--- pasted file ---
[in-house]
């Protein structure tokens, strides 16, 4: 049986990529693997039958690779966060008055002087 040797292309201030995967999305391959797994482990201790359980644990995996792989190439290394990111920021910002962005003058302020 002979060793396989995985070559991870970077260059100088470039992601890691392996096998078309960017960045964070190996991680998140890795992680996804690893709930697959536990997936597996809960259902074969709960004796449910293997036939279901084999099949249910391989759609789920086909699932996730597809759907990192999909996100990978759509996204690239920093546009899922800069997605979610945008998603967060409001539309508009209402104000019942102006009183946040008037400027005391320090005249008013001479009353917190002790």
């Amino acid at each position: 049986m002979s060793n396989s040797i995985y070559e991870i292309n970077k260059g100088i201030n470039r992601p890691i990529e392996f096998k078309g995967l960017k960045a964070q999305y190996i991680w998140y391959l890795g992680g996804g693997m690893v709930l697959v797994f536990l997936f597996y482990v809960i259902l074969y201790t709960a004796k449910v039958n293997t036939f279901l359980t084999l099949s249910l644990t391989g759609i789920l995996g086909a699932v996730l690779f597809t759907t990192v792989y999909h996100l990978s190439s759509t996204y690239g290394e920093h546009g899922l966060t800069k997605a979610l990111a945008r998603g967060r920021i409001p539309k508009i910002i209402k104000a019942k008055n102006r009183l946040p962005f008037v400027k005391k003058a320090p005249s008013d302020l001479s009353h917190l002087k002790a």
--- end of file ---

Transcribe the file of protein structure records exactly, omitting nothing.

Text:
[in-house]
């Protein structure tokens, strides 16, 4: 049986990529693997039958690779966060008055002087 040797292309201030995967999305391959797994482990201790359980644990995996792989190439290394990111920021910002962005003058302020 002979060793396989995985070559991870970077260059100088470039992601890691392996096998078309960017960045964070190996991680998140890795992680996804690893709930697959536990997936597996809960259902074969709960004796449910293997036939279901084999099949249910391989759609789920086909699932996730597809759907990192999909996100990978759509996204690239920093546009899922800069997605979610945008998603967060409001539309508009209402104000019942102006009183946040008037400027005391320090005249008013001479009353917190002790």
């Amino acid at each position: 049986m002979s060793n396989s040797i995985y070559e991870i292309n970077k260059g100088i201030n470039r992601p890691i990529e392996f096998k078309g995967l960017k960045a964070q999305y190996i991680w998140y391959l890795g992680g996804g693997m690893v709930l697959v797994f536990l997936f597996y482990v809960i259902l074969y201790t709960a004796k449910v039958n293997t036939f279901l359980t084999l099949s249910l644990t391989g759609i789920l995996g086909a699932v996730l690779f597809t759907t990192v792989y999909h996100l990978s190439s759509t996204y690239g290394e920093h546009g899922l966060t800069k997605a979610l990111a945008r998603g967060r920021i409001p539309k508009i910002i209402k104000a019942k008055n102006r009183l946040p962005f008037v400027k005391k003058a320090p005249s008013d302020l001479s009353h917190l002087k002790a």